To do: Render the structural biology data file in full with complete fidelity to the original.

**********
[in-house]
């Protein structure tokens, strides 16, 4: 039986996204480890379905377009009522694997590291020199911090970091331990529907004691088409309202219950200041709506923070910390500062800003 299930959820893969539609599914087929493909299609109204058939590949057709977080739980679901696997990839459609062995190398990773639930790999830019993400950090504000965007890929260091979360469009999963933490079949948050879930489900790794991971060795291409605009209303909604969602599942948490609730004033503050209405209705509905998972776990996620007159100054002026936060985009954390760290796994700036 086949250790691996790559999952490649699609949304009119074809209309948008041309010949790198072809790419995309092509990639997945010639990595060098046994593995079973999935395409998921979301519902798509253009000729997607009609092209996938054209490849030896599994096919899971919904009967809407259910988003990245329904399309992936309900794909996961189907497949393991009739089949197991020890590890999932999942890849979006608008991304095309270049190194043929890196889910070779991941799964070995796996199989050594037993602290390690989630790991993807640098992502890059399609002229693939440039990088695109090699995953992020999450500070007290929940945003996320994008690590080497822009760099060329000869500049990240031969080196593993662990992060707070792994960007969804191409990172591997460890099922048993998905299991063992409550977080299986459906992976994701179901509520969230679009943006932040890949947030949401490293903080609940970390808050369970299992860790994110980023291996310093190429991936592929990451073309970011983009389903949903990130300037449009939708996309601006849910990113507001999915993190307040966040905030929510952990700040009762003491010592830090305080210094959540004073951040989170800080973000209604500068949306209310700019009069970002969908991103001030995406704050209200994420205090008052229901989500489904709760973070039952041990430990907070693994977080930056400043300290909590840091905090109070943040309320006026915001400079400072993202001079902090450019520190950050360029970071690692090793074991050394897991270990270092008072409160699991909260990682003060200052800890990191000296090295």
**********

[in-house]
């Protein structure tokens, strides 16, 4: 039986996204480890379905377009009522694997590291020199911090970091331990529907004691088409309202219950200041709506923070910390500062800003 299930959820893969539609599914087929493909299609109204058939590949057709977080739980679901696997990839459609062995190398990773639930790999830019993400950090504000965007890929260091979360469009999963933490079949948050879930489900790794991971060795291409605009209303909604969602599942948490609730004033503050209405209705509905998972776990996620007159100054002026936060985009954390760290796994700036 086949250790691996790559999952490649699609949304009119074809209309948008041309010949790198072809790419995309092509990639997945010639990595060098046994593995079973999935395409998921979301519902798509253009000729997607009609092209996938054209490849030896599994096919899971919904009967809407259910988003990245329904399309992936309900794909996961189907497949393991009739089949197991020890590890999932999942890849979006608008991304095309270049190194043929890196889910070779991941799964070995796996199989050594037993602290390690989630790991993807640098992502890059399609002229693939440039990088695109090699995953992020999450500070007290929940945003996320994008690590080497822009760099060329000869500049990240031969080196593993662990992060707070792994960007969804191409990172591997460890099922048993998905299991063992409550977080299986459906992976994701179901509520969230679009943006932040890949947030949401490293903080609940970390808050369970299992860790994110980023291996310093190429991936592929990451073309970011983009389903949903990130300037449009939708996309601006849910990113507001999915993190307040966040905030929510952990700040009762003491010592830090305080210094959540004073951040989170800080973000209604500068949306209310700019009069970002969908991103001030995406704050209200994420205090008052229901989500489904709760973070039952041990430990907070693994977080930056400043300290909590840091905090109070943040309320006026915001400079400072993202001079902090450019520190950050360029970071690692090793074991050394897991270990270092008072409160699991909260990682003060200052800890990191000296090295």